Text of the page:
Sunday, April 21, 2013

Firefly Summer

1988, 1989 Dell edition
Maeve Binchy
Firefly Summer
Original price $6.99, purchase price 99 cents
Very worn paperback

This is Binchy's best and longest so far, although the title is more misleading than Echoes.  It actually covers four years, with only the last summer (1966) as the one with any fireflies, and that's because Dara Ryan finally sees them (in France) after hearing about them from American Kerry O'Neill.  Kerry's father Patrick is a wealthy American whose impoverished father left Mountfern forty years ago, shortly before the local estate was burned down.  This was 1922 and the Irish were achieving their independence from the English (and the Anglo-Irish, like the Fern family).  Patrick wants to rebuild the estate as a hotel, while also finding his roots in the area, although no one remembers his family.

This story is mostly about the intertwined lives of the Ryan and O'Neill families.  Patrick's proposed hotel threatens the livelihood of the Ryans' pub.  Kate Ryan, Dara's energetic and forthright mother, doesn't notice signs on the construction site and is hit by a bulldozer, breaking her spine.  Less tragic but still dramatic, Patrick's vain but charming children (not just criminal Kerry but "good girl" Grace) break the hearts of Dara and her twin Michael.

Since this is Binchy, we do get a whole cast of villagers and outsiders, most notably Fergus the lawyer with the unobtrusive crush on Kate; and puppyish Maggie, whose death made me cry.  The characters are much realer in this book than usual for Binchy, although still a bit off, noticeably the Americans.  (Kerry never seems American or in his late teens.  And why do the O'Neills use a phrase like "mark your card," as in "tip you off"?)  I noticed that some reviewers on Amazon and elsewhere are bothered by the ending, but honestly, compared to Light a Penny Candle, it feels plausible and unrushed, even if there is a sense that it could've gone on to the next summer.  (Kate, her husband, and her doctor may not be worried about her pregnancy, but I am.)  Still, I think it's to Binchy's credit that we want to keep going a bit further.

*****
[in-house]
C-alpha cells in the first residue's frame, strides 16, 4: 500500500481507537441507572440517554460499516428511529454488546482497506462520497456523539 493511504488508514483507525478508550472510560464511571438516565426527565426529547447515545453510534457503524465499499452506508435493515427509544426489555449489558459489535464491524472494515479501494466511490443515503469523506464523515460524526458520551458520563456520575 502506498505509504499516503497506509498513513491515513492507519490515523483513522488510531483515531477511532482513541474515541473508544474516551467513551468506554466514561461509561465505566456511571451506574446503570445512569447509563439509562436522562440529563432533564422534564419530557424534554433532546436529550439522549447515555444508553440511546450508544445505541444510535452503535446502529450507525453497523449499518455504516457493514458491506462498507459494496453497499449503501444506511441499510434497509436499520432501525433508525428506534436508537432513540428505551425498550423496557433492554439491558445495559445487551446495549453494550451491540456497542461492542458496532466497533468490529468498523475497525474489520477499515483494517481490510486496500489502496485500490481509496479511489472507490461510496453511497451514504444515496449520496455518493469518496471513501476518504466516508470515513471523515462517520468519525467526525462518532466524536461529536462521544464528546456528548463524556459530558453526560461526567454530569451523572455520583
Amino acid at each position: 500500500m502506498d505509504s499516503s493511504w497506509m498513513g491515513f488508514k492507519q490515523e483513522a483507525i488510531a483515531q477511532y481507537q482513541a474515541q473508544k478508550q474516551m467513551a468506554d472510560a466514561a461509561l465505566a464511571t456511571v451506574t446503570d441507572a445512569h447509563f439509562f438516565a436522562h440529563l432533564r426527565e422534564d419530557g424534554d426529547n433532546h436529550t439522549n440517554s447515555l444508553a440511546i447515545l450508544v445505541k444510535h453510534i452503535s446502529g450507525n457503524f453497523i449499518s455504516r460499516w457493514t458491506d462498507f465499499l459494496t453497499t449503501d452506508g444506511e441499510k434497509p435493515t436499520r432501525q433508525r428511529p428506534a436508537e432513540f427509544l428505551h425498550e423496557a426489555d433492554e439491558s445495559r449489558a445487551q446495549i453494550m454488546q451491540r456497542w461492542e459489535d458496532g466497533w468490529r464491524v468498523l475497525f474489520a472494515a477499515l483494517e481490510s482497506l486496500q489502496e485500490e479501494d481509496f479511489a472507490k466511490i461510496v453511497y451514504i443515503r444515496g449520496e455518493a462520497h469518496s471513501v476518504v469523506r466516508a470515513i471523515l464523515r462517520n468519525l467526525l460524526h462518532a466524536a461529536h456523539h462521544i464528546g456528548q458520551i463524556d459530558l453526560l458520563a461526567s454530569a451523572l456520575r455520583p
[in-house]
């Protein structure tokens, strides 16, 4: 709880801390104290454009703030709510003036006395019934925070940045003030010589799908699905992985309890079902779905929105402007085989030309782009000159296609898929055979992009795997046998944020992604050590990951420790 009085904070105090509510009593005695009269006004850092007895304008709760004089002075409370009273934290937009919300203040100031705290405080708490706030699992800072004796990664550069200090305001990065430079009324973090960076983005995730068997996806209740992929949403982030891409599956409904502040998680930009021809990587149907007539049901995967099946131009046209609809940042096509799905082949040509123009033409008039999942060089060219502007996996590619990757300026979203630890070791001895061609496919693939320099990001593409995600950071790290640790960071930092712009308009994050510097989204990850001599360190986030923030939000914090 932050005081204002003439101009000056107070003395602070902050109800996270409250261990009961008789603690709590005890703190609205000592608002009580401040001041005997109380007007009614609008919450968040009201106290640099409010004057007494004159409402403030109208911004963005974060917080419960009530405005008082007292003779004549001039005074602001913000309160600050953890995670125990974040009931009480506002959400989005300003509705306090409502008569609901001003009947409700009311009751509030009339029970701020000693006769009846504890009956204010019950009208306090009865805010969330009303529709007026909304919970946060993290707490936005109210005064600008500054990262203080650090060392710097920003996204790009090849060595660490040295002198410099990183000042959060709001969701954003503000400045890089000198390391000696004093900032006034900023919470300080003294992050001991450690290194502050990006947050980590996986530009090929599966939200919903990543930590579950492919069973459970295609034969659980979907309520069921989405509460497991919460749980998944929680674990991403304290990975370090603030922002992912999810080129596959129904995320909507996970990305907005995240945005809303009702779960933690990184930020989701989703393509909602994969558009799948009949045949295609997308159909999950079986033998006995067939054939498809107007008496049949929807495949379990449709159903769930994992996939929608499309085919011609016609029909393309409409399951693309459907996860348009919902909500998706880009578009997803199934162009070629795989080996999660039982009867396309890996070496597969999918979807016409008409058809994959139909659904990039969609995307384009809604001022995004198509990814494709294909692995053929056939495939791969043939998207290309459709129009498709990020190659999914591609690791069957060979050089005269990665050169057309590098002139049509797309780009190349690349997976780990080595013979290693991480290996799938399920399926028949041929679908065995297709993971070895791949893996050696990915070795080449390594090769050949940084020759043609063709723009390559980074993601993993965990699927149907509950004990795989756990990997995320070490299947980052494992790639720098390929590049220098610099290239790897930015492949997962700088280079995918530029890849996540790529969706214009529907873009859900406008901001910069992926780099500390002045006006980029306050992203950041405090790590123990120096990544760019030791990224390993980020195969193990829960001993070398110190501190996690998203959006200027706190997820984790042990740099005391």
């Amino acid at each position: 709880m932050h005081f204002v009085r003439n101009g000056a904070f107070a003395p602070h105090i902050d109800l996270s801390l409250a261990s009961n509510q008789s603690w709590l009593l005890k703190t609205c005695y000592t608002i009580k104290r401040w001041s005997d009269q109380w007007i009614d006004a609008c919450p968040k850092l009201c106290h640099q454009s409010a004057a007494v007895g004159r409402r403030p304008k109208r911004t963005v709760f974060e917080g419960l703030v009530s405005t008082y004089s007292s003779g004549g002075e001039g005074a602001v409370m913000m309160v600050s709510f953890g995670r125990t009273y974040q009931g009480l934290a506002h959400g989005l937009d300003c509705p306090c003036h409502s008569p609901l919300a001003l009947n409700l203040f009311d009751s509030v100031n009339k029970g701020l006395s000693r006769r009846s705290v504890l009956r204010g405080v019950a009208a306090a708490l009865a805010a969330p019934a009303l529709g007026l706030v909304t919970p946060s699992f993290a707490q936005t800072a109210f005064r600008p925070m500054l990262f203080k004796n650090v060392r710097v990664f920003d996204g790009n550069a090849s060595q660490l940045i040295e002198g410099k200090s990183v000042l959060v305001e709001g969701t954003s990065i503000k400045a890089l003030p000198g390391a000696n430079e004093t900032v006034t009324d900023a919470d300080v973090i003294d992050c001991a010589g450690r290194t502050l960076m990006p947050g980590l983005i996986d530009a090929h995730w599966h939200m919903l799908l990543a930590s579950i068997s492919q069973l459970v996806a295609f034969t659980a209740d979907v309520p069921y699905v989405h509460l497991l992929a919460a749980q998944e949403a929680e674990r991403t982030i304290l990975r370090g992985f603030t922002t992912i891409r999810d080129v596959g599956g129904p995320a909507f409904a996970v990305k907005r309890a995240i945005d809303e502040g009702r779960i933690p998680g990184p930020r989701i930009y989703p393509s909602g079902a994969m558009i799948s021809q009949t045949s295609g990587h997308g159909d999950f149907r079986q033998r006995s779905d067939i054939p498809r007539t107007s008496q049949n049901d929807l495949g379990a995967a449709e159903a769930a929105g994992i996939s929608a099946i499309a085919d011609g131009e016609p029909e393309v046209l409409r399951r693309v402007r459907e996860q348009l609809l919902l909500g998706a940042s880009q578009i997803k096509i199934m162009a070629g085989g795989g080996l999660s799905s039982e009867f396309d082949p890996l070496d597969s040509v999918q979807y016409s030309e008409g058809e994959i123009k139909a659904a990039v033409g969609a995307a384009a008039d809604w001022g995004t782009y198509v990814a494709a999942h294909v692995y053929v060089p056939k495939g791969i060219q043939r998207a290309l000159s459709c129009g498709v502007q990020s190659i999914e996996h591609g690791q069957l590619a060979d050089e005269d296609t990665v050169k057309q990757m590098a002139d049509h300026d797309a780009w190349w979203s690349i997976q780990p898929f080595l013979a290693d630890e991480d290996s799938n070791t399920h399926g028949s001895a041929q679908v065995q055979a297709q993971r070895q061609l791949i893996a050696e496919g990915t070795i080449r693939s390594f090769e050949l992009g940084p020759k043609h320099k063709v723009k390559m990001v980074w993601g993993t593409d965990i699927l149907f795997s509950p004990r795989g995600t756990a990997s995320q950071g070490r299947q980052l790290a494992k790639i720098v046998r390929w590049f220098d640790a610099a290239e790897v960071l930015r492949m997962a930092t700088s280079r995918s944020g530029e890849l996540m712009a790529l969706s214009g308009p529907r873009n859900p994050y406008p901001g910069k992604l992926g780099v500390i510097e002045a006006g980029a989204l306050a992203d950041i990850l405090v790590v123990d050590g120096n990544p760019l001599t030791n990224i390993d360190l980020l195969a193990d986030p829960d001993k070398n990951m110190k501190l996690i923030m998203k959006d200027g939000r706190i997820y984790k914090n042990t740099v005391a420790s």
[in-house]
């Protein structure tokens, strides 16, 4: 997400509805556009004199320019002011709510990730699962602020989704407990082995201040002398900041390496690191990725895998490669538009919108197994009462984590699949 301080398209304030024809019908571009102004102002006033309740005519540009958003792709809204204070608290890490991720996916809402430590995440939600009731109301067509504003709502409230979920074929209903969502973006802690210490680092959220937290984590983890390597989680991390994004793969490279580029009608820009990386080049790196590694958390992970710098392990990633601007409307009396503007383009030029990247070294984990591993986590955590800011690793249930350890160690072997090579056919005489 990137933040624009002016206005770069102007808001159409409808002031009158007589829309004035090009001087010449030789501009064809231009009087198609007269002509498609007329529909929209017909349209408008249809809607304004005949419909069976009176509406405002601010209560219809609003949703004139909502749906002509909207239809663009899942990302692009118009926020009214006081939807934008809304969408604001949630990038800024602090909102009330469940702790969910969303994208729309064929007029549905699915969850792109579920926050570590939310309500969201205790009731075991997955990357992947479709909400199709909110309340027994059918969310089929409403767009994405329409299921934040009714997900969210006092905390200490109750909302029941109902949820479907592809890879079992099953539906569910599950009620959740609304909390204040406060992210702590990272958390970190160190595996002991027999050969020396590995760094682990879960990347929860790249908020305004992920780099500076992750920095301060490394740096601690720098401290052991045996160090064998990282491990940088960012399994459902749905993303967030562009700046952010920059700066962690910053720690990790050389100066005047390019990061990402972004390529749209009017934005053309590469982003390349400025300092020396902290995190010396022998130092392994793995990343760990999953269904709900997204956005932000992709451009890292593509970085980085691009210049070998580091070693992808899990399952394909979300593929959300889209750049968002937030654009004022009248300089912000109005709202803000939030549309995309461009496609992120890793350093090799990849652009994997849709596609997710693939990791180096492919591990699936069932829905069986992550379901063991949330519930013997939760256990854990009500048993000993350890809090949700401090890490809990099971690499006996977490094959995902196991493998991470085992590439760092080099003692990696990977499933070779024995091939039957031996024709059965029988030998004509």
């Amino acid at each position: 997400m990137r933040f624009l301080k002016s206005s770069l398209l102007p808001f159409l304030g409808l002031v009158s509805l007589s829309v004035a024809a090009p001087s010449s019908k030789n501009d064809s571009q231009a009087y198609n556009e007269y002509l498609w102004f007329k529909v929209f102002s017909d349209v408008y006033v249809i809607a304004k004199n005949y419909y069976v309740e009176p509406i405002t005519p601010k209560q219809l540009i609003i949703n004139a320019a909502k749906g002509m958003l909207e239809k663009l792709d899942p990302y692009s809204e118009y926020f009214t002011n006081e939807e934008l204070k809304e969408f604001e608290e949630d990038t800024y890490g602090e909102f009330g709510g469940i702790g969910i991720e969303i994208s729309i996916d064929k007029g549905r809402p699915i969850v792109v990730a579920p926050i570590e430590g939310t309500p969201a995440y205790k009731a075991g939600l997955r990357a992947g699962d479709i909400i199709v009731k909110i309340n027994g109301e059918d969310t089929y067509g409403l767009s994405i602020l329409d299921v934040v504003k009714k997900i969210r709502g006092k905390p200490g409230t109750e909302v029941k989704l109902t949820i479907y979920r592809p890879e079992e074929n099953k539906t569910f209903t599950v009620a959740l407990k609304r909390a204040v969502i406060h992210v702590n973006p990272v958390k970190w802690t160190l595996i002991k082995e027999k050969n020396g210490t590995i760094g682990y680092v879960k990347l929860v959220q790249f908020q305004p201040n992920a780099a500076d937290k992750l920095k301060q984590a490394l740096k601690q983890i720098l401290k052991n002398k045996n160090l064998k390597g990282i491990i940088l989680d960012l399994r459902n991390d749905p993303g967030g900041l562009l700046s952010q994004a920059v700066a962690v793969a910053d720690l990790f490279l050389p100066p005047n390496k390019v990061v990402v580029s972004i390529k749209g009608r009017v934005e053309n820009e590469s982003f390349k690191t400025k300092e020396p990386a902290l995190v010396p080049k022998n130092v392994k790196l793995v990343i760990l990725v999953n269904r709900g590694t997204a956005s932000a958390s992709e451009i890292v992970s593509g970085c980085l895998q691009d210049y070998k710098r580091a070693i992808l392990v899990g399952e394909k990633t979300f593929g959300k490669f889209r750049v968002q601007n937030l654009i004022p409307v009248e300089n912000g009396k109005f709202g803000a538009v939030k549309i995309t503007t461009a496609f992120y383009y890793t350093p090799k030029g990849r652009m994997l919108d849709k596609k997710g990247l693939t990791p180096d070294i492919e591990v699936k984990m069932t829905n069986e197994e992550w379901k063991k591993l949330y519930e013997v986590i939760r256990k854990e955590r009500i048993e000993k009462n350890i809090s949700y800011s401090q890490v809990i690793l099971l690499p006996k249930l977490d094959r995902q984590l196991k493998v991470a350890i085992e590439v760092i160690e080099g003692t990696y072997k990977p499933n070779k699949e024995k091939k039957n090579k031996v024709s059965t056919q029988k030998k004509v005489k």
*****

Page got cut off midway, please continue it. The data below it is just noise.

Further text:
As for the title, Dara learns that fireflies are too exotic for the Irish climate, suggesting that not only the O'Neills but Patrick's glamorous girlfriend, a divorced Jew, can't thrive there.  I don't think Binchy is entirely xenophobic-- the novel is more complex than that-- but there is a thread of cosy/nosy/local vs. exotic/threatening/foreign running throughout.

This edition has a "preview" of Silver Wedding, which I don't own, so the next Binchy will be the Very Famous Circle of Friends in 1990....

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